By Nancy Paustian, CPA, H&R Block Expat Tax Services

The H&R Block Expat Tax Services team includes tax attorneys, CPAs and Enrolled Agents. We are experts in U.S. taxation issues for Americans working abroad. We handle both simple and complex tax situations. Due to the complexity of U.S. tax reporting for expats and its highly fact-specific nature, this article is general in nature.

The Tax Cuts and Jobs Act (TCJA) includes many provisions that may impact the tax costs employers bear for their tax-equalized employees. Employers should be aware of these changes and ensure their budgets and tax accruals are adjusted accordingly. Policy and assignment planning may be available to help mitigate these costs.

Provisions which may reduce both hypothetical income tax and residual US income tax liabilities, resulting in no material change to the employer’s tax equalization cost

  • Marginal Tax Rates were reduced.
  • The amount of the Standard Deduction was nearly doubled. This could reduce the Assignee’s income subject to tax, if they use the standard deduction.
  • The amount of the Child Tax Credit was increased and additional credit for dependents over the age of 17 has been introduced.

Provisions which may increase both hypothetical and residual US tax liabilities, resulting in no material change to the employer’s tax equalization cost

  • The Personal Exemptions for the taxpayer and dependents were eliminated and will increase the Assignee’s taxable income.
  • The $10,000 Cap on State and Local Tax Deduction will increase the Assignee’s taxable income, if they itemize.

Provisions which increase residual tax liabilities, but have no impact on hypothetical tax liabilities, which are likely to increase the employer’s tax cost

  • The elimination of the Moving Expense Deduction
  • Inability to utilize the child and new family tax credits, if the foreign earned income exclusion is claimed

Summary of TCJA Provisions

The TCJA modifications will generally take effect for the 2018 tax year and sunset after tax year 2025. A summary of these changes can be found at https://www.hrblock.com/tax-center/irs/tax-reform/tax-cuts-and-jobs-act/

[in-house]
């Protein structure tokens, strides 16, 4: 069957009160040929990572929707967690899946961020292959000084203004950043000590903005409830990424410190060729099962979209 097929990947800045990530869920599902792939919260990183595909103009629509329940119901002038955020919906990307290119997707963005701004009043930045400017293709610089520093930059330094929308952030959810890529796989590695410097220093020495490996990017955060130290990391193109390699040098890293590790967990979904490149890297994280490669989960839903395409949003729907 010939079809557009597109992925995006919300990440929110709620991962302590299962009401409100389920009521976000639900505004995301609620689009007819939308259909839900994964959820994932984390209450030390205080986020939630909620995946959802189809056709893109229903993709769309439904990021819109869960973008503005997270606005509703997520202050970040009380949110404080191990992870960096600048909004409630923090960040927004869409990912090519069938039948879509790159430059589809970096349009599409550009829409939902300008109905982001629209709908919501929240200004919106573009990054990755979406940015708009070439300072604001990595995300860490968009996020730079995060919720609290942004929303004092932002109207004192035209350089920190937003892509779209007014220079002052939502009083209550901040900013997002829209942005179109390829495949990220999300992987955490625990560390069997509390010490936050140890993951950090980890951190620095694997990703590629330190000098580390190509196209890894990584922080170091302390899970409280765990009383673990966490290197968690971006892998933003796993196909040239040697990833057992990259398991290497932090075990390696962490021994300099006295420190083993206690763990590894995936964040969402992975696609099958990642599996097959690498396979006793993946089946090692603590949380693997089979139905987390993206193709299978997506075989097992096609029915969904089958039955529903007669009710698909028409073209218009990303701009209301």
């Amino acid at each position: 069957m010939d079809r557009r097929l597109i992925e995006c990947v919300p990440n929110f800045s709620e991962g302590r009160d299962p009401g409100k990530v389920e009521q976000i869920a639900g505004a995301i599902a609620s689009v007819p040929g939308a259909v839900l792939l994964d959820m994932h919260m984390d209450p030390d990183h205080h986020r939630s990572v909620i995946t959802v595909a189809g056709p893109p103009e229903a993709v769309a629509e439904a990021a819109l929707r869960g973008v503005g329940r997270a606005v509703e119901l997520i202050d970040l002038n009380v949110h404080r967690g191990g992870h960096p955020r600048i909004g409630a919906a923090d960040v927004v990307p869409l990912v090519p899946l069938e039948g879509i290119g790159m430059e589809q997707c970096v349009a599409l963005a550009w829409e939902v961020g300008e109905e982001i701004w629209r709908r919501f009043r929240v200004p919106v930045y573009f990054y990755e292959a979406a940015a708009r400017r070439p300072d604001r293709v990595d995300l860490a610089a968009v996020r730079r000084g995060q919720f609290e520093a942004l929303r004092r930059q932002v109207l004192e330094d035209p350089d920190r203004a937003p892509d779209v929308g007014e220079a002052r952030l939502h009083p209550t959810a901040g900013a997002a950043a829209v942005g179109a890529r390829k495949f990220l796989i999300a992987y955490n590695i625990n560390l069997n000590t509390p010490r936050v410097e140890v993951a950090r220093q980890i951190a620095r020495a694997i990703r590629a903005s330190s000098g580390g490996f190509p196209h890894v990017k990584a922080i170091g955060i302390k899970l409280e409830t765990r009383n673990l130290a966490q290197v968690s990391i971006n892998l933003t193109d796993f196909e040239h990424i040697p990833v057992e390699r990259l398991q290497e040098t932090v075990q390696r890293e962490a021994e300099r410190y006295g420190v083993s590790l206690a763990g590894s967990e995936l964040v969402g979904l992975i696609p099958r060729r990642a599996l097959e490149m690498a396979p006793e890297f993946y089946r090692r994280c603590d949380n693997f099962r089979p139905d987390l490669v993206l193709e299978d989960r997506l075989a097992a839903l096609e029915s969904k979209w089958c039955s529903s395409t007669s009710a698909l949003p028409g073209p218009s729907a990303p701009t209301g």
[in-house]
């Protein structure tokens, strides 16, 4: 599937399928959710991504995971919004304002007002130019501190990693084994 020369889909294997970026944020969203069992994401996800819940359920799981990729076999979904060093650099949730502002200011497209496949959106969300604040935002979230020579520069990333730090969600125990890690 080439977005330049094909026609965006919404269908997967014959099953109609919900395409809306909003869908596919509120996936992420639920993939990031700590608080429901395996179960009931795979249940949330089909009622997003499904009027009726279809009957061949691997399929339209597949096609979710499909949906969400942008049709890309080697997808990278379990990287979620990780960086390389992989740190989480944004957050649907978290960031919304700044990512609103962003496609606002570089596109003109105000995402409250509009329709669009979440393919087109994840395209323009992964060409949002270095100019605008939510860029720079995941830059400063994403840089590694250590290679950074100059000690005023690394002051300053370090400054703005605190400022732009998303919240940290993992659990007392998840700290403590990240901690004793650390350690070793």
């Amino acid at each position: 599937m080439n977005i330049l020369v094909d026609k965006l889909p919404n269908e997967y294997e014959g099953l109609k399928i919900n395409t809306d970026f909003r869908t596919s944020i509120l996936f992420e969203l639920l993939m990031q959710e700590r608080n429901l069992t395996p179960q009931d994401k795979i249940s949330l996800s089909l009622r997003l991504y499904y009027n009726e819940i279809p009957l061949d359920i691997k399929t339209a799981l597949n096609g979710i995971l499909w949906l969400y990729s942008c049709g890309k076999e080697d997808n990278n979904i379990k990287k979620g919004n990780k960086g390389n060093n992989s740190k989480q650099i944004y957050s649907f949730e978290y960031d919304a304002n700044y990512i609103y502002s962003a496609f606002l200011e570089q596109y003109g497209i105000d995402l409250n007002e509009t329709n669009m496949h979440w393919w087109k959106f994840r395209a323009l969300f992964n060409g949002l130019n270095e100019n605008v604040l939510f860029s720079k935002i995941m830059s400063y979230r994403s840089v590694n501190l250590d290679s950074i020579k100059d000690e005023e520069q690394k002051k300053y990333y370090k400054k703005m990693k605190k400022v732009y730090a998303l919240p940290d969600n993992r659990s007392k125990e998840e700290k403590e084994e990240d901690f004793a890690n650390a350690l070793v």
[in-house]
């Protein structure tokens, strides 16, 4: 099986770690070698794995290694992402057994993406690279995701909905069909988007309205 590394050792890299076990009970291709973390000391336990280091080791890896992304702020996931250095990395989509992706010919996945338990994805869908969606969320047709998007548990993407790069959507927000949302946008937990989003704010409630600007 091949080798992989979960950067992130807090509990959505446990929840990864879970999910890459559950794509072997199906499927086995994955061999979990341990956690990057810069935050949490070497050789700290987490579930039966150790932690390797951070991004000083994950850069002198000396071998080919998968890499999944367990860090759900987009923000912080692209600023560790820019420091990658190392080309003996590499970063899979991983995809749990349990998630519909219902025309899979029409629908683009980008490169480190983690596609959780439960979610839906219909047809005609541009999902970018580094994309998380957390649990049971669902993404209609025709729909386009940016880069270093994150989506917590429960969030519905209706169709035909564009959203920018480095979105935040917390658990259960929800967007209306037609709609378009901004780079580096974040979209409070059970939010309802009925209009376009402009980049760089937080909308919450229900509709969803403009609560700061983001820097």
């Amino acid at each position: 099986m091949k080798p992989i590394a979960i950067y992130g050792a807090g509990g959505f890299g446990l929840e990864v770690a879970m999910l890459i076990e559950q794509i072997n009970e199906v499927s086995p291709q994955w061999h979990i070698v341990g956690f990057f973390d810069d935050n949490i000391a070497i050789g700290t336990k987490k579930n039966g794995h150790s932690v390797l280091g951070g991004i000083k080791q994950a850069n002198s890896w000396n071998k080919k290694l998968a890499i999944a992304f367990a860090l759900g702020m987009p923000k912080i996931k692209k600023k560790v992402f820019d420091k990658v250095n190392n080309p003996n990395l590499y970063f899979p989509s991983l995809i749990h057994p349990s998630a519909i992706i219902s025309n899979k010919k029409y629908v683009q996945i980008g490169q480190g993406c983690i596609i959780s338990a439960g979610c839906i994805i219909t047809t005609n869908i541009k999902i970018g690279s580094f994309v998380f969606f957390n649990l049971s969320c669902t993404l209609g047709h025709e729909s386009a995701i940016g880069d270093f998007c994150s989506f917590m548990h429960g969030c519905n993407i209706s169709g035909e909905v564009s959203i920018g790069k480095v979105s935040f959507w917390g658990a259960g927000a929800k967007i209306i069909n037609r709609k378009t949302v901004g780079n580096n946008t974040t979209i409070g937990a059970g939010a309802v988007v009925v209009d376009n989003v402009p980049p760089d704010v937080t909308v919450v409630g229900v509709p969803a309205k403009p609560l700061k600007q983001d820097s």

Example of Tax Equalization using Foreign Tax Credit

The Company will receive a refundable tax credit from the IRS but the employee will pay $650 less to the Company because their hypothetical tax decreased. Overall, the Company’s US tax expense decreased by $750.

Marital Status >Actual MFJ Hypothetical MFJ Impact to Employer
  • Assumptions – Foreign Country Tax Rate is greater than the US tax rate. There is no change to the actual foreign tax expense based on US tax reform. The company will not be able to monetize the foreign tax credit carryover amount.
# of Dependents (including self) 3 3
Regular Salary $110,000 $110,000
Assignment Allowances $50,000 $0
Moving Expenses $10,000 $0
Itemized Deductions $0 $22,000
Current Law
Box 1 wages $160,000 $110,000
Greater of Itemized or Standard Deduction $12,700 $22,000
Personal Exemptions $12,150 $12,150
Taxable Income $135,150 $75,850
Tax $25,265 $10,449
Foreign Tax Credit $25,265 $0
Nonrefundable Child Tax Credit $0 $1,000
Refundable Child Tax Credit $0 $0
2017 Liability under Current Law $0 $9,449
Under Tax Reform
Box 1 wages $170,000 $110,000
Greater of Itemized or Standard Deduction $24,000 $24,000
Personal Exemptions $- $-
Taxable Income $146,000 $86,000
Tax $23,999 $10,799
Foreign Tax Credit $23,999 $0
Nonrefundable Child Tax Credit $2,000
Refundable Child Tax Credit $1,400 $0
018 Federal Tax under Tax Reform $(1,400) $8,799
Summary $(1,400) $(650) $(750)

What are Your Next Steps?

  • Estimate the Additional Cost to Company due to the changes in the 2018 Tax Reform by recalculating cost estimates.
  • Recalculate hypothetical tax calculations to determine the correct withholdings are withheld from the Assignee.
  • Determine Whether Assignment Policies Need to Be Updated
    • Even though the moving rules of more than 50 miles, work more than 39 weeks and occur within 1 year are no longer mandated by the IRS, the Company can retain these rules from a policy perspective.
    • Now that Household Goods, Storage and Final Moves are taxable, the Company will need to gross-up these payments if excess foreign tax credits to offset the US residual taxes are not anticipated.
    • If Company policies specifically identify US tax provisions that have changed, policies may need to be updated.
    • Summary Documents and Letters of Understanding will need to be reviewed for changes.

Planning Opportunities

Employers may be negatively impacted by provisions that decrease hypothetical income tax, or increase actual US income taxes of tax equalized employees, as discussed above. To mitigate these potential costs, employers may want to consider the following actions:

  • Reducing policy provisions to offset tax costs
  • Altering provisions to provide taxable lump sums for relocation expenses, provide a tiered moving allowance based on Assignee’s position, and implement a discard and donate program
  • Localize employees
  • Repatriate and re-staff the position with a more cost-effective employee
Nancy Paustian, H&R Block Expat Tax Services, leads the expat team specializing in tax preparation for clients living abroad. She is a CPA with over 20 years of experience in tax accounting, compliance, planning, research and management experience in public accounting and private industry. A seasoned tax professional, she has experience in coordinating IRS tax audits, foreign tax audits and various state tax audits.
NOTE: Due to the complexity of US tax reporting for expats and its highly fact-specific nature, please contact an H&R Block Expat Tax Advisor at www.hrblock.com/expats for advice on your specific tax situations.